Friday, May 23, 2014

Of Inspiration, Dreams, The Elms Hotel, Steampunk Detectives, and a Clockwork Killer


Novelists take their inspiration where they find it; songs, life dramas, friends stories, whatever. They have to, because inspiration is sometimes difficult to find, let’s face it, there’s no new idea under the sun. But the inkling for my last novel came to me in a strange way. A dream.
I was at The Elms, a huge sprawling Hotel in Excelsior Springs in Missouri, attending my local writer’s group weekend retreat. The Hotel is the third built on the site; the previous two buildings burnt down in huge fires, and was a frequent base for Al Capone and boxer Jack Dempsey. We had a great weekend overall. We done some writing in the same room that Harry S. Truman had once used, and we drank into the wee hours in the snug bar on the Saturday night.
Suitably tired, my wife and I retired to our old-fashioned room, and fell asleep. Imagine my surprise, when I woke in darkness, roused out of my deep slumber by a shocking dream. The bright red numbers on the bedside clock read 4:35. I sat and recalled the dream, and to my shock, found a whole novel in my head. A whole crime novel, thorough in every way, and in a genre I’d never touched before, Historical Crime.
I had all the main characters, an image of them, and their names. I knew the complete plot, from the first murder on page one to the final throes of the murder suspect. I had the period, a year after the American Civil war, I had the location, Chicago, Illinois, and I even had the surprise final plot twist that turned the book on its head.
I lay sweating in the darkness, wondering if I could sneak my laptop out and start writing, but my wife slept soundly, and I didn’t want to disturb her. I considered leaving the room to write in the Hotel foyer, but the thought of her waking up to find me gone dismissed the idea. So I settled back on the pillows, and determined to stay awake, the dream still fresh in my mind. But of course, nature weariness and the residual effects of the alcohol took its toll, and of course I fell asleep again.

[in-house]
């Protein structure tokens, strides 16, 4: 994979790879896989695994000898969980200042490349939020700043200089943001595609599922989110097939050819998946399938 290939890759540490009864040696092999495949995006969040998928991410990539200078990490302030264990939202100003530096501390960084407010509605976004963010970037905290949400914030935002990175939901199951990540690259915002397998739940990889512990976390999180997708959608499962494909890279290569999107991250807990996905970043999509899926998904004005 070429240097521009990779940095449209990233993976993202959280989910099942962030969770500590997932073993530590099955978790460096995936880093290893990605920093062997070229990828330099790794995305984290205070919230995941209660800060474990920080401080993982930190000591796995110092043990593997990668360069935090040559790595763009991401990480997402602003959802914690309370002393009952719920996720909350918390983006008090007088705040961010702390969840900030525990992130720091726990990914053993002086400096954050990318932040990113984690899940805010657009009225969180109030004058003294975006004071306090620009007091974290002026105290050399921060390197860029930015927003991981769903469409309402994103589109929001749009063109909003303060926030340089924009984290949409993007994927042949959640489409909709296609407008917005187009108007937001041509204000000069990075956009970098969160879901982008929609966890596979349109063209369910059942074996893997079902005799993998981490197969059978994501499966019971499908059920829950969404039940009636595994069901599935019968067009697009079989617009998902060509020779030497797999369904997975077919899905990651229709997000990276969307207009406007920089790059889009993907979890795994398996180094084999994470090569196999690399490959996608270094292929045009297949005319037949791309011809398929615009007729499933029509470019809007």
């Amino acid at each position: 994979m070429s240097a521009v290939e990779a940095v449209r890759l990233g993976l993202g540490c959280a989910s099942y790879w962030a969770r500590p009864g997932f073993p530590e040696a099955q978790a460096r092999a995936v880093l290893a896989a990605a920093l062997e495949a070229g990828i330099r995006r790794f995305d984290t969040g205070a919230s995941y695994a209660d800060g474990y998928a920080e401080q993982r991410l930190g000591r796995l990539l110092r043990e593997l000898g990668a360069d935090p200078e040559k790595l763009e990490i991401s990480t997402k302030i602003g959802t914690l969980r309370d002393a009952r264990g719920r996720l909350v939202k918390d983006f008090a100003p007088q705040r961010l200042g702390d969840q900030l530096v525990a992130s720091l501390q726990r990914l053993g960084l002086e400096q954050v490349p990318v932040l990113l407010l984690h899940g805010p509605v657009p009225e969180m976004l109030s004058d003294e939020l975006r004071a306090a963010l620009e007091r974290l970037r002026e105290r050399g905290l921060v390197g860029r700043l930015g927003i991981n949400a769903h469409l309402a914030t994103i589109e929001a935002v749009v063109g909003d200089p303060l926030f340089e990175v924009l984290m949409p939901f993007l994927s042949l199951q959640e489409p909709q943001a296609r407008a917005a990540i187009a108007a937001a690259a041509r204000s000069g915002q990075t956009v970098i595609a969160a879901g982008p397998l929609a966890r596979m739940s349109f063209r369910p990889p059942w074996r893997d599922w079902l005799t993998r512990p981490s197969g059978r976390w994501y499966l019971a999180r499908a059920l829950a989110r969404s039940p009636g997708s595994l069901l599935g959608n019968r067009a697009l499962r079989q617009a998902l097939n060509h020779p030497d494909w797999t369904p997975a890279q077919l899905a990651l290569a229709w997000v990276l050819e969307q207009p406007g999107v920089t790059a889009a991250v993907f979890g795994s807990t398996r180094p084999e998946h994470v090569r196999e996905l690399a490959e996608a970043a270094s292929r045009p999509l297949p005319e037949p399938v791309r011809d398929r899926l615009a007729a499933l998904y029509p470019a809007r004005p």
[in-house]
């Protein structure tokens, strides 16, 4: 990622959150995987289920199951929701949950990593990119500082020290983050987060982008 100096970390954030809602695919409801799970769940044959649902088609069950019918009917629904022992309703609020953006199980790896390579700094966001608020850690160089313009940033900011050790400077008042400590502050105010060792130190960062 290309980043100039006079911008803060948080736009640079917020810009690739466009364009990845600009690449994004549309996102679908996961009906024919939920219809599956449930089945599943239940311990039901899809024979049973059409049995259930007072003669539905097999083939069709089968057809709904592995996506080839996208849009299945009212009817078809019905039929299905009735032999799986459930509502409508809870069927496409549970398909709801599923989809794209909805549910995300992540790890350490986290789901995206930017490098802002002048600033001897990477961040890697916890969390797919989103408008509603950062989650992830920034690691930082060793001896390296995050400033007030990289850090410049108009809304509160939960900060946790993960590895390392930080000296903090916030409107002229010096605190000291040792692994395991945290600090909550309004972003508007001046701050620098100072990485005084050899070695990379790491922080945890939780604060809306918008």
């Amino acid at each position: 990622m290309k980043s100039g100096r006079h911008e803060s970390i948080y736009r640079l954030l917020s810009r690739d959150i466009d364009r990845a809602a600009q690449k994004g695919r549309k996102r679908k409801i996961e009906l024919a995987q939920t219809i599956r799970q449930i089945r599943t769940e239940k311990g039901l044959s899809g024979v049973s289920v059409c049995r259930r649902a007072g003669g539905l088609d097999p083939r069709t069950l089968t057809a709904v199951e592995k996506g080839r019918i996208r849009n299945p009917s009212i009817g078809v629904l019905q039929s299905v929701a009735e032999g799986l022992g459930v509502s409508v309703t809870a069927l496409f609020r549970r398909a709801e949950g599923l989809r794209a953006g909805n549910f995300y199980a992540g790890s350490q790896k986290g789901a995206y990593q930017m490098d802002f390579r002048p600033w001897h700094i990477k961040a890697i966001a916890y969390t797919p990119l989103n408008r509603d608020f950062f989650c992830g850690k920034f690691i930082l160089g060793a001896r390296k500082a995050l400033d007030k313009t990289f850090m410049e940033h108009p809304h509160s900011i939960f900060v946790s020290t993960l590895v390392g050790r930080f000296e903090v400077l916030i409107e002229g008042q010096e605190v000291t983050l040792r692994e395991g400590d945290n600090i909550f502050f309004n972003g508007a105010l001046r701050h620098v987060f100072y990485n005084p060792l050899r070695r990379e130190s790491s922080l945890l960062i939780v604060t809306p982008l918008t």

When I woke, the morning sunshine was trying to break through the heavy velvet drapes, and I sat up, terrified that I’d forgotten the dream. The clock now read 7:35, and that made a trip downstairs far more acceptable. To my astonishment, I still remembered every nuance of the dream/novel, and jumped out of bed, dressed quickly, grabbed the laptop, and set off down to the foyer, leaving a sleepy wife behind who questioned my leaving through heavy eyelids.

In the expansive tiled foyer, which a hundred people could have easily played football in, I sat in a very comfy leather armchair and wrote the synopsis, plot points, and the first chapter, 1500 words in all. As the morning wore on, one by one the writers arrived and were told the whole dream thing, and they read what I’d written.
“You have to finish it!” They said. But of course, I already had many projects in the pipeline, and this new one had to sit for a year or three before I got the next surge of inspiration. It turned out to be a chance meeting and a chat in a bar, where I told the whole story to a writer colleague. “Why not make it Steampunk?” she asked. “Steampunk is very big right now.”
That did it. I set off that afternoon, and pushing all other projects aside (I usually have about six or seven novels on the go) I started work. I wrote the book in three months. I introduced some new characters not in my dream, and to my surprise book two automatically beckoned, looming large on book one's final pages, making my novel the first of a series.
The Clockwork Killer: Book 1 of the Steampunk Detectives, will be available soon, and I hope you enjoy. And to writers everywhere I say, take your inspiration by the throat and write well and hard. Never discard what you dream up, and always remain open to suggestions.

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